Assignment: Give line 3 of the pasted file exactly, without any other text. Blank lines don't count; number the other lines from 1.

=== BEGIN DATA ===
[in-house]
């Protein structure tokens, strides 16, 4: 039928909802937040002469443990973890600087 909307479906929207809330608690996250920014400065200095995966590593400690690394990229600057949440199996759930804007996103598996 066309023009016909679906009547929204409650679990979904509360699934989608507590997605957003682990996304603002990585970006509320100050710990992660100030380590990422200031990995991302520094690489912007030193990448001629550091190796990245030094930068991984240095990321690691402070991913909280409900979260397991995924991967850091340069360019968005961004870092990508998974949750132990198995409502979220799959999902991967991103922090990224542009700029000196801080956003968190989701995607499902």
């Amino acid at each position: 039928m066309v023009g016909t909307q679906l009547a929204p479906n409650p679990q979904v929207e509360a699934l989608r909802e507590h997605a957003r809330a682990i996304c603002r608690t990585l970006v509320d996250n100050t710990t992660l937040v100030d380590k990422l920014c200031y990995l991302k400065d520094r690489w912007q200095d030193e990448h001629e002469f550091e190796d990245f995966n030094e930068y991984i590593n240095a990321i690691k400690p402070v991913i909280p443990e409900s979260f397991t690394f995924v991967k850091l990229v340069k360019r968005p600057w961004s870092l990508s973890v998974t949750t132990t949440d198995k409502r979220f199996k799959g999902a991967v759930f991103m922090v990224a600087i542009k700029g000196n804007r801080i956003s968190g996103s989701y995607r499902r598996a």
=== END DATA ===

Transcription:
């Amino acid at each position: 039928m066309v023009g016909t909307q679906l009547a929204p479906n409650p679990q979904v929207e509360a699934l989608r909802e507590h997605a957003r809330a682990i996304c603002r608690t990585l970006v509320d996250n100050t710990t992660l937040v100030d380590k990422l920014c200031y990995l991302k400065d520094r690489w912007q200095d030193e990448h001629e002469f550091e190796d990245f995966n030094e930068y991984i590593n240095a990321i690691k400690p402070v991913i909280p443990e409900s979260f397991t690394f995924v991967k850091l990229v340069k360019r968005p600057w961004s870092l990508s973890v998974t949750t132990t949440d198995k409502r979220f199996k799959g999902a991967v759930f991103m922090v990224a600087i542009k700029g000196n804007r801080i956003s968190g996103s989701y995607r499902r598996a």